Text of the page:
“When considering how the school uniform should be sourced, governing bodies should give highest priority to the consideration of cost and value for money for parents. The school uniform should be easily available for parents to purchase and schools should seek to select items that can be purchased cheaply, for example in a supermarket or other good value shop. Schools should keep compulsory branded items to a minimum and avoid specifying expensive items of uniform eg expensive outdoor coats.”
Introducing additional costs is not prioritising “cost and value for money for parents”. The same document cites as a case study the example of Caldew School in Cumbria which has jumpers with the school logo on but also has arrangements with local companies to add a badge to a supermarket jumper. The school
“…decided to remove blazers from the uniform requirements. Many parents in the consultation had mentioned that they did not see blazers as practical for waiting for buses or walking to and from school in bad weather. Instead, the school has enforced a rule that no student can wear an external jacket inside the building.”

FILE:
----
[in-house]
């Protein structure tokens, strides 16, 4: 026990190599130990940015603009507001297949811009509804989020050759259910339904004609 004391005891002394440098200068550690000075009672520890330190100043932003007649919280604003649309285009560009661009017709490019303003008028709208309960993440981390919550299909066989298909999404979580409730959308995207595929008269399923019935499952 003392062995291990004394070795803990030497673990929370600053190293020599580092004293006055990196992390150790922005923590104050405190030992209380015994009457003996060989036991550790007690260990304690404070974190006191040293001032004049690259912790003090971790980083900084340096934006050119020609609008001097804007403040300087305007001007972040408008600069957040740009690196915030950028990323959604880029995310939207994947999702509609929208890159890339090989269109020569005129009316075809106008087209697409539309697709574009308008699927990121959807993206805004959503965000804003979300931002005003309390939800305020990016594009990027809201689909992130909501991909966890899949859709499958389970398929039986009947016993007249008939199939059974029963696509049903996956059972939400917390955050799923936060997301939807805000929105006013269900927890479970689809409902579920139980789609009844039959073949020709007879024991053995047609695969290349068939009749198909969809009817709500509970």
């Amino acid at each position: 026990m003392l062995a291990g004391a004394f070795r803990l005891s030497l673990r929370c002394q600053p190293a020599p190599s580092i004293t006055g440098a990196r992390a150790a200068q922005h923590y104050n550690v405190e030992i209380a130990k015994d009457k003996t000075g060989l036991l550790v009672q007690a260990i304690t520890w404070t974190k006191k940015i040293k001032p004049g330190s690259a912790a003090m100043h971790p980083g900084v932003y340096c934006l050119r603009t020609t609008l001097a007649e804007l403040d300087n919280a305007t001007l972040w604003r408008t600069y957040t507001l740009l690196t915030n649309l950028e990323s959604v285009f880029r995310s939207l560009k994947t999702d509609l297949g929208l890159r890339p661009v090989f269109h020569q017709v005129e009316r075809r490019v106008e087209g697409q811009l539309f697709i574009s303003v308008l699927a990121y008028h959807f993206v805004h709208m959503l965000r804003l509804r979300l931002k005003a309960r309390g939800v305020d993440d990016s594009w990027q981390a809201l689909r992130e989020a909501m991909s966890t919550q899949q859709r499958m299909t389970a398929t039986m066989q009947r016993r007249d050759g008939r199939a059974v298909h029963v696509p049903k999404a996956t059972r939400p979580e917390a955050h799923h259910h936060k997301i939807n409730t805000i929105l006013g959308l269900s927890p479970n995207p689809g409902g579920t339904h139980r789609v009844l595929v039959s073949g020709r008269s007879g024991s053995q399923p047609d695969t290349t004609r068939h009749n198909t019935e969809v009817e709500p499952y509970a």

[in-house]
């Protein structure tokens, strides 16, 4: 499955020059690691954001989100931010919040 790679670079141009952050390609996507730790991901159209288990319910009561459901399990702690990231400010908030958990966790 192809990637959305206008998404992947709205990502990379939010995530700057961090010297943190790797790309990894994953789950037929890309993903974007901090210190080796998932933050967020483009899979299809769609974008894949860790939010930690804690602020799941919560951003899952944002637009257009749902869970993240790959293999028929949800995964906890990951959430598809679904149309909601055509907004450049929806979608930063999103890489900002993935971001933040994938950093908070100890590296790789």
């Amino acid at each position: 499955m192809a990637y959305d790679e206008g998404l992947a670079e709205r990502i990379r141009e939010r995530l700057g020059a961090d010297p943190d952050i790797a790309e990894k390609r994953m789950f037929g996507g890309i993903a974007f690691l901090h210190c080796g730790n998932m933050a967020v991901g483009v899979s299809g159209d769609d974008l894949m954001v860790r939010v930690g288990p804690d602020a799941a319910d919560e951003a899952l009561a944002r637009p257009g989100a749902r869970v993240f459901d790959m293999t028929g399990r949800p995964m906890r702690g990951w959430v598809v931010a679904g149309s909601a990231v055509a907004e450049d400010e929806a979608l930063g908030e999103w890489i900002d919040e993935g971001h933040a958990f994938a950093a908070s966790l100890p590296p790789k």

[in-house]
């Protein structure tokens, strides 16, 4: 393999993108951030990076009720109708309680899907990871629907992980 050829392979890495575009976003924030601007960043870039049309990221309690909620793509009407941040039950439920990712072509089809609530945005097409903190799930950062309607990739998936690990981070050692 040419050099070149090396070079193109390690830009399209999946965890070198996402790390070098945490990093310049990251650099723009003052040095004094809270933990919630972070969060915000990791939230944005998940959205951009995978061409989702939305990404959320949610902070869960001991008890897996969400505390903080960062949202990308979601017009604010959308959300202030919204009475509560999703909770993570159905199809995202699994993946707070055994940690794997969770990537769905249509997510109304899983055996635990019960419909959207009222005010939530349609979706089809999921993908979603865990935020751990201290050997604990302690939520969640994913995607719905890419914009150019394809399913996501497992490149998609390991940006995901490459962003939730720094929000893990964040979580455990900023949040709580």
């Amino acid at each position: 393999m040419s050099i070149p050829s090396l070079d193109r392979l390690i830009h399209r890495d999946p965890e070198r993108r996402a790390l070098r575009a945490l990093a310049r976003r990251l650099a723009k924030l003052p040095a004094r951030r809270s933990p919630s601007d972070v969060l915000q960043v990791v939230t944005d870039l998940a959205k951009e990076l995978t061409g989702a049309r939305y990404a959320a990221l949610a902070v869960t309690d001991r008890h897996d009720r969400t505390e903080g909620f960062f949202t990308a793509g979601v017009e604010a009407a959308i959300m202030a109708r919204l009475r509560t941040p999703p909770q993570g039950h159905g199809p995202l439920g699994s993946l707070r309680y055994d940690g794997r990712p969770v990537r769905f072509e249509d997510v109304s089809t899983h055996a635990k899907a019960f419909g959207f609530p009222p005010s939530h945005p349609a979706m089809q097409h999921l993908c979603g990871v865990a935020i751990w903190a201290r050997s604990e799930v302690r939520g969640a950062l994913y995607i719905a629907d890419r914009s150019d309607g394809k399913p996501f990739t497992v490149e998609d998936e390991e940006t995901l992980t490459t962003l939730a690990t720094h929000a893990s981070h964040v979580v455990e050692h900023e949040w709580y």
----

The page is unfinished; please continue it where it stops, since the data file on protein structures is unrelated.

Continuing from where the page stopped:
So we have a school held up as an example of good practice by the DfE removing blazers, but Bitterne Park school seemingly set on adding them.
The school’s presentation shows that the proposal has already had “governor input” and yet the DfE says governing bodies “should give highest priority to the consideration of cost and value for money for parents”. In response to a letter from the Competition and Markets Authority (CMA) to school regarding competition for the supply of branded uniform items , a National Governors’ Association (NGA) spokeswoman said: